1. I'm just curious about what sort of lawless behavior within the church walls you have in mind. I'm not arguing, but it's just that I don't move in those circles anymore and don't remember anything like that when I did. I'm actually thinking about it, and nothing comes to mind. I remember some tax evader types I've known over the years who were hyper-libertarians, but that arose out of libertarian ideology, not out of anything to do with Christianity. I've _heard_ of Christians who refuse to pay their taxes because of the way the money is used, but as it happens, I've never actually met any of them. And if the excuse you've heard is something about the church being tax exempt, it can't be tax evasion you have in mind anyway, I would guess. So I'm just not tracking with what you've encountered.

  2. Lydia - I'm glad you asked your question. I didn't want to go into details in the post for fear that the post would be too long, but I think it is good for you (and others) to understand what I'm talking about.

    Most of our experience has come through close association with various churches. My wife was church secretary and school secretary for a Christian day school. Then she was a school photographer and photographed students at hundreds of Christian schools around the Northern/Central Virginia area. That gave us the ability to see patterns and characteristic common among Evangelical churches.

    As a church/school secretary, my wife was directed to violate OSHA regulations and observed violations in health code (with regard to school lunches and facilities) and child endangerment laws (with regard to teacher-to-pupil ratios). When she questioned these apparent violations, the answer was consistently, "as a church we are not bound by those laws."

    When she began to photograph in different Christian day schools, she saw many examples of these same violations and also violations of building codes related to electrical capacity, etc. It was not her business to ask about the teacher/student ratios, so she did not. But the electrical situations impacted her equipment and she heard the same responses about not being bound to the laws because it's a church.

    We have also seen many example of Christians looking down on others for myriad reasons. Usually the reasons are racial prejudice or some sort of prejudice against the "working class." But many times it displays itself as prejudice against theological differences.

    I hope I am wrong, but I believe the Haitian situation with the Baptist missionaries is an example of looking down on the people of Haiti (perhaps because of the common voodoo there, or perhaps because of the darkness of their skin). And I think the missionaries, in their elitist viewpoint, felt that they didn't have to seek out or follow the laws of the land. I think they viewed Haiti with a comtempt that allowed them to justify removing children from their parents in order to "bless" them with the privilege of moving to America.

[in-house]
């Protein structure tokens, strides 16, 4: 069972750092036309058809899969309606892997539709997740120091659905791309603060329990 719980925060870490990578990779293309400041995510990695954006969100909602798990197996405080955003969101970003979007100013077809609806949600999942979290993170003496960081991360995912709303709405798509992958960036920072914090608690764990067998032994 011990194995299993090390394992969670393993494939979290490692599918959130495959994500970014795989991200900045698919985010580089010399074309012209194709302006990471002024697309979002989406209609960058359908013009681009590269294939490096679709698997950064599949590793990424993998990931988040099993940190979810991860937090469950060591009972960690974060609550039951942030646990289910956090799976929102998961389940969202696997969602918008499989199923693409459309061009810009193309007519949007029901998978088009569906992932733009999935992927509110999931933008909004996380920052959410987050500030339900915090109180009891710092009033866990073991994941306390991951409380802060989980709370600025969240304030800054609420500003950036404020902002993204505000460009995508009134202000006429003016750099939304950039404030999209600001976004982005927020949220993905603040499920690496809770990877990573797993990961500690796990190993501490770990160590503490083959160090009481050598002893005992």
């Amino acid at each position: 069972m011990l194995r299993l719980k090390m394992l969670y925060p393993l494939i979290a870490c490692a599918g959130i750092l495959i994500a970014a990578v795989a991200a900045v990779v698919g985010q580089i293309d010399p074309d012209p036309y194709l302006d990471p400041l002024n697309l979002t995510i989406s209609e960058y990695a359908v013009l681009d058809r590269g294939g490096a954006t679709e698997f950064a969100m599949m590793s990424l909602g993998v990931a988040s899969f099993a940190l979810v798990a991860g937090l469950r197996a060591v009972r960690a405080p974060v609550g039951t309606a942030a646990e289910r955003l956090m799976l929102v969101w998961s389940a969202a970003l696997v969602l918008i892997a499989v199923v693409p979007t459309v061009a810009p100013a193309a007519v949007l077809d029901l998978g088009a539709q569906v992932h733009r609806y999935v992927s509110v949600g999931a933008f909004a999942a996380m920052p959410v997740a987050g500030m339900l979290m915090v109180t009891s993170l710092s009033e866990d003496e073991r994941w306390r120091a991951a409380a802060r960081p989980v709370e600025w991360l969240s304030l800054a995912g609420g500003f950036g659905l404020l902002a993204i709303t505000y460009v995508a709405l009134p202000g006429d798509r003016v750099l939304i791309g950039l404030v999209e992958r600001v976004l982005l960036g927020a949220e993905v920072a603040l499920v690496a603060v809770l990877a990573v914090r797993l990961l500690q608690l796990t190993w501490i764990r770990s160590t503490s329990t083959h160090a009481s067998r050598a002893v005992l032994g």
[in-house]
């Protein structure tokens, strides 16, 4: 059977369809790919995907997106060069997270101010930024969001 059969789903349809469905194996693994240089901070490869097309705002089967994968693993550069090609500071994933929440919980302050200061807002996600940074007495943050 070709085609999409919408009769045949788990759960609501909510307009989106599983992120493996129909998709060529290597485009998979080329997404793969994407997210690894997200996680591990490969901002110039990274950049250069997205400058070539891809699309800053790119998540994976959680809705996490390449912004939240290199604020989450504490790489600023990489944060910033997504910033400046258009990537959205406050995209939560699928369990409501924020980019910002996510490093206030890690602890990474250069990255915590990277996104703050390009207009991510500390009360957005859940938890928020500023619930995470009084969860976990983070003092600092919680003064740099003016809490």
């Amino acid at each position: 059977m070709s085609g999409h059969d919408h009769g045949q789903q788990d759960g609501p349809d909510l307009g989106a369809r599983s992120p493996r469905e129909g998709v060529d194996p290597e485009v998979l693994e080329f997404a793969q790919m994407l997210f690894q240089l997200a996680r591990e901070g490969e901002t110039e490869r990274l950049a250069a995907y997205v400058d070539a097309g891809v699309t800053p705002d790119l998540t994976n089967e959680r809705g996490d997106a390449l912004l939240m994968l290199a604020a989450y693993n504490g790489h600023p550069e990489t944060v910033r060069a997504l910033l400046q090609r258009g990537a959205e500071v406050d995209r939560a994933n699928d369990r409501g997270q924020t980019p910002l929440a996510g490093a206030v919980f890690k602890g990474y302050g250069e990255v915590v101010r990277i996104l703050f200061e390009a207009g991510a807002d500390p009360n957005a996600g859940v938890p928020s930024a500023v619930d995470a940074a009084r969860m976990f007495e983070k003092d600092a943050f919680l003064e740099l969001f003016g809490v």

I love my nation, but it is not a blessing to remove children from their parents because you think you have more to offer the child than the parent has to offer.

  3. Thanks for the details, Rich. I think I understand now.

    W.r.t. the Haiti thing, I really don't think there's enough info. to attribute those motives to the Baptist missionaries. It's important to remember, too, that their lawyer says (truthfully, for all we know to the contrary) that 9 out of 10 of them--literally, all but the leader--didn't know that they didn't have the legal paperwork necessary. As far as taking children from their parents, I imagine there could be emergency situations where a child is literally going to starve to death unless taken elsewhere and fed, and it seems that this verged on such a situation where the parents themselves believed that it was best or even necessary to the children's well-being to give their children up. I know that is hard to fathom, but it was a desperate situation, and I'm not sure we should judge the parents' decision as definitely having been wrong. Remember that the children are not back with their parents _now_. They are in an orphanage somewhere else in Haiti! So it's not like the whole thing is a matter of leaving kids with their parents vs. the parents giving them up. You could say that they are _still_ being taken care of in the most basic ways only because their parents gave them up.

  4. You're right, Lydia, that we don't have enough information yet. And I hope that as the facts come out it will exonerate those involved.